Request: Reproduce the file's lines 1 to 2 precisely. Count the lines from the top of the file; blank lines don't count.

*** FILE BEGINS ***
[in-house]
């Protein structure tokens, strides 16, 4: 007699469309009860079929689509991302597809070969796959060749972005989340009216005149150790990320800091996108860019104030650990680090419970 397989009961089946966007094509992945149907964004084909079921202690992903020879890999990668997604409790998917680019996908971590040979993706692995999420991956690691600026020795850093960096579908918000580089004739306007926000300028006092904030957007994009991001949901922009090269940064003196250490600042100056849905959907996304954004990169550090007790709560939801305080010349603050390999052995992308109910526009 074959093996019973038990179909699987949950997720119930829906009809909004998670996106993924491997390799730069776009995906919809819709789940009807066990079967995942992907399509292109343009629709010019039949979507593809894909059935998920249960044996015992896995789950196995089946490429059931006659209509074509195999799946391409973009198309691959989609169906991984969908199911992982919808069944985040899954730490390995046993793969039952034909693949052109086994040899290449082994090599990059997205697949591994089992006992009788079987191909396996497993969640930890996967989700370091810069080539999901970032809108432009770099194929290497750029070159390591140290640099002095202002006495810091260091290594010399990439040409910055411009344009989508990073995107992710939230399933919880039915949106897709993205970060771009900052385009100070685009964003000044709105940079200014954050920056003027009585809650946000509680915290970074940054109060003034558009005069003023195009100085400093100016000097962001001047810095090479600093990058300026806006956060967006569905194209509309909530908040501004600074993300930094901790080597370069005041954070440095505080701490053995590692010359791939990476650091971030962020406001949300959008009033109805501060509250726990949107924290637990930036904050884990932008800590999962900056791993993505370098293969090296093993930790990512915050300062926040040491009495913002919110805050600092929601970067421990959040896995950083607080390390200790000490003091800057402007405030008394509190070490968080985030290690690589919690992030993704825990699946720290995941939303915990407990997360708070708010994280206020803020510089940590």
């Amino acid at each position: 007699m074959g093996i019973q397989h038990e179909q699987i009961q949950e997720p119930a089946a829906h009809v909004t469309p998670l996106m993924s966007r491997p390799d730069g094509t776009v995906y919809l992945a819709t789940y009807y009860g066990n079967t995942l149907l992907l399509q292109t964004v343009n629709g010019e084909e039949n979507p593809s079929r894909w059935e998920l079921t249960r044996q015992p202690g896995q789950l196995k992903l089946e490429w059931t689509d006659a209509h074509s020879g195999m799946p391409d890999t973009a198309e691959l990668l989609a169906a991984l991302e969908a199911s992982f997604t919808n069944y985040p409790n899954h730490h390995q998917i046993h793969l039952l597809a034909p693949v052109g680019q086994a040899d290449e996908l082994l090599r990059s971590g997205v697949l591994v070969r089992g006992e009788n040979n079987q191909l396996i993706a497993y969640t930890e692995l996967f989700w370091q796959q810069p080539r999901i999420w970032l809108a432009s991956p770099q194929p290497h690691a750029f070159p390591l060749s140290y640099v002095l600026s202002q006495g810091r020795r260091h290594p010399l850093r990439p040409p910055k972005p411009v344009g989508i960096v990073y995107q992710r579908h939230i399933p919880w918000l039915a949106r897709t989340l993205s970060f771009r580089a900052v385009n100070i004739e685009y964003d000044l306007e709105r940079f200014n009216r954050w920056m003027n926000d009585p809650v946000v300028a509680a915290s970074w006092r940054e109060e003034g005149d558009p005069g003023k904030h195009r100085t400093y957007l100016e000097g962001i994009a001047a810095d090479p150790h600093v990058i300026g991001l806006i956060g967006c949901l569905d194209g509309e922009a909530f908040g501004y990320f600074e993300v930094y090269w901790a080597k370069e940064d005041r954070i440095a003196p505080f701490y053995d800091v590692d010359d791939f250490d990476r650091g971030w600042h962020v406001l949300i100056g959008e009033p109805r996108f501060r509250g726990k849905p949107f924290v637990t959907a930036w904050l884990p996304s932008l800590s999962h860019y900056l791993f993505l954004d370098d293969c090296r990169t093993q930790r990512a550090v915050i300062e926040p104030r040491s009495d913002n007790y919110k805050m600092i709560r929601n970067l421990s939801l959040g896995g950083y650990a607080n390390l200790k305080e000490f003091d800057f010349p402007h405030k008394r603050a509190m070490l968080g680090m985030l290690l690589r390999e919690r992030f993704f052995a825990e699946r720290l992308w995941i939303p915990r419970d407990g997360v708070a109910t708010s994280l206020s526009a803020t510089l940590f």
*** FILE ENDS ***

[in-house]
């Protein structure tokens, strides 16, 4: 007699469309009860079929689509991302597809070969796959060749972005989340009216005149150790990320800091996108860019104030650990680090419970 397989009961089946966007094509992945149907964004084909079921202690992903020879890999990668997604409790998917680019996908971590040979993706692995999420991956690691600026020795850093960096579908918000580089004739306007926000300028006092904030957007994009991001949901922009090269940064003196250490600042100056849905959907996304954004990169550090007790709560939801305080010349603050390999052995992308109910526009 074959093996019973038990179909699987949950997720119930829906009809909004998670996106993924491997390799730069776009995906919809819709789940009807066990079967995942992907399509292109343009629709010019039949979507593809894909059935998920249960044996015992896995789950196995089946490429059931006659209509074509195999799946391409973009198309691959989609169906991984969908199911992982919808069944985040899954730490390995046993793969039952034909693949052109086994040899290449082994090599990059997205697949591994089992006992009788079987191909396996497993969640930890996967989700370091810069080539999901970032809108432009770099194929290497750029070159390591140290640099002095202002006495810091260091290594010399990439040409910055411009344009989508990073995107992710939230399933919880039915949106897709993205970060771009900052385009100070685009964003000044709105940079200014954050920056003027009585809650946000509680915290970074940054109060003034558009005069003023195009100085400093100016000097962001001047810095090479600093990058300026806006956060967006569905194209509309909530908040501004600074993300930094901790080597370069005041954070440095505080701490053995590692010359791939990476650091971030962020406001949300959008009033109805501060509250726990949107924290637990930036904050884990932008800590999962900056791993993505370098293969090296093993930790990512915050300062926040040491009495913002919110805050600092929601970067421990959040896995950083607080390390200790000490003091800057402007405030008394509190070490968080985030290690690589919690992030993704825990699946720290995941939303915990407990997360708070708010994280206020803020510089940590």